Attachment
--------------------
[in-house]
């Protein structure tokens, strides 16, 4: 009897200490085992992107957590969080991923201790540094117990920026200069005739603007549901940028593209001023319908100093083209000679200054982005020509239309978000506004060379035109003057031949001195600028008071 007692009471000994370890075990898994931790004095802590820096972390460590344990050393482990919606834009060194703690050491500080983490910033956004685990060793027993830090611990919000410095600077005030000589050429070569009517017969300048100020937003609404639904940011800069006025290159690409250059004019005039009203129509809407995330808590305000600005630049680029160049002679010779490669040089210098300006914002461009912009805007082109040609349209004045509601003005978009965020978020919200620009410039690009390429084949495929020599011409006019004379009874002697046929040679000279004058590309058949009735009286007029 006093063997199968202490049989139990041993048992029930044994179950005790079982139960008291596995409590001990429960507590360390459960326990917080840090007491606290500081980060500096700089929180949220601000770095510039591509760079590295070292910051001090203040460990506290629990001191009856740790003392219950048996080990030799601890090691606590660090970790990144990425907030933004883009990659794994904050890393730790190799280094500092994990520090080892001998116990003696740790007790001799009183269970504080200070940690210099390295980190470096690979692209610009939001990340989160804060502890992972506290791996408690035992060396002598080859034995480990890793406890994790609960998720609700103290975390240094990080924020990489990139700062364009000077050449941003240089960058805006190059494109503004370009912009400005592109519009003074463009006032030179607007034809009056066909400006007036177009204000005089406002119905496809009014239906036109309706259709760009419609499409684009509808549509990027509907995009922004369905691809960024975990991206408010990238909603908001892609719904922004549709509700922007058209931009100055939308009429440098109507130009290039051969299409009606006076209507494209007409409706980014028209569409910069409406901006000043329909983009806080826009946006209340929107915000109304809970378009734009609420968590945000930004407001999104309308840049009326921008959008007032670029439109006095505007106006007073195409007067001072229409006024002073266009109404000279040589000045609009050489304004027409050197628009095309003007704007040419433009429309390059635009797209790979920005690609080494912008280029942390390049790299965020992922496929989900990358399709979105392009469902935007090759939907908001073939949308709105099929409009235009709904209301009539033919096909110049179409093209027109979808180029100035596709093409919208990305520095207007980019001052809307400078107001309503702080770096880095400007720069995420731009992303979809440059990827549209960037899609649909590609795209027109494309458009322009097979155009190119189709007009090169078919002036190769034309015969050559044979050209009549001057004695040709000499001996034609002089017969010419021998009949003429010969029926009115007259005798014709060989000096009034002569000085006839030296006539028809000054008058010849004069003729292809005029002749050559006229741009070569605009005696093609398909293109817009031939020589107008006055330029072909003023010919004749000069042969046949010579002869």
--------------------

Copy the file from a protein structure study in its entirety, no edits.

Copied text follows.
[in-house]
């Protein structure tokens, strides 16, 4: 009897200490085992992107957590969080991923201790540094117990920026200069005739603007549901940028593209001023319908100093083209000679200054982005020509239309978000506004060379035109003057031949001195600028008071 007692009471000994370890075990898994931790004095802590820096972390460590344990050393482990919606834009060194703690050491500080983490910033956004685990060793027993830090611990919000410095600077005030000589050429070569009517017969300048100020937003609404639904940011800069006025290159690409250059004019005039009203129509809407995330808590305000600005630049680029160049002679010779490669040089210098300006914002461009912009805007082109040609349209004045509601003005978009965020978020919200620009410039690009390429084949495929020599011409006019004379009874002697046929040679000279004058590309058949009735009286007029 006093063997199968202490049989139990041993048992029930044994179950005790079982139960008291596995409590001990429960507590360390459960326990917080840090007491606290500081980060500096700089929180949220601000770095510039591509760079590295070292910051001090203040460990506290629990001191009856740790003392219950048996080990030799601890090691606590660090970790990144990425907030933004883009990659794994904050890393730790190799280094500092994990520090080892001998116990003696740790007790001799009183269970504080200070940690210099390295980190470096690979692209610009939001990340989160804060502890992972506290791996408690035992060396002598080859034995480990890793406890994790609960998720609700103290975390240094990080924020990489990139700062364009000077050449941003240089960058805006190059494109503004370009912009400005592109519009003074463009006032030179607007034809009056066909400006007036177009204000005089406002119905496809009014239906036109309706259709760009419609499409684009509808549509990027509907995009922004369905691809960024975990991206408010990238909603908001892609719904922004549709509700922007058209931009100055939308009429440098109507130009290039051969299409009606006076209507494209007409409706980014028209569409910069409406901006000043329909983009806080826009946006209340929107915000109304809970378009734009609420968590945000930004407001999104309308840049009326921008959008007032670029439109006095505007106006007073195409007067001072229409006024002073266009109404000279040589000045609009050489304004027409050197628009095309003007704007040419433009429309390059635009797209790979920005690609080494912008280029942390390049790299965020992922496929989900990358399709979105392009469902935007090759939907908001073939949308709105099929409009235009709904209301009539033919096909110049179409093209027109979808180029100035596709093409919208990305520095207007980019001052809307400078107001309503702080770096880095400007720069995420731009992303979809440059990827549209960037899609649909590609795209027109494309458009322009097979155009190119189709007009090169078919002036190769034309015969050559044979050209009549001057004695040709000499001996034609002089017969010419021998009949003429010969029926009115007259005798014709060989000096009034002569000085006839030296006539028809000054008058010849004069003729292809005029002749050559006229741009070569605009005696093609398909293109817009031939020589107008006055330029072909003023010919004749000069042969046949010579002869």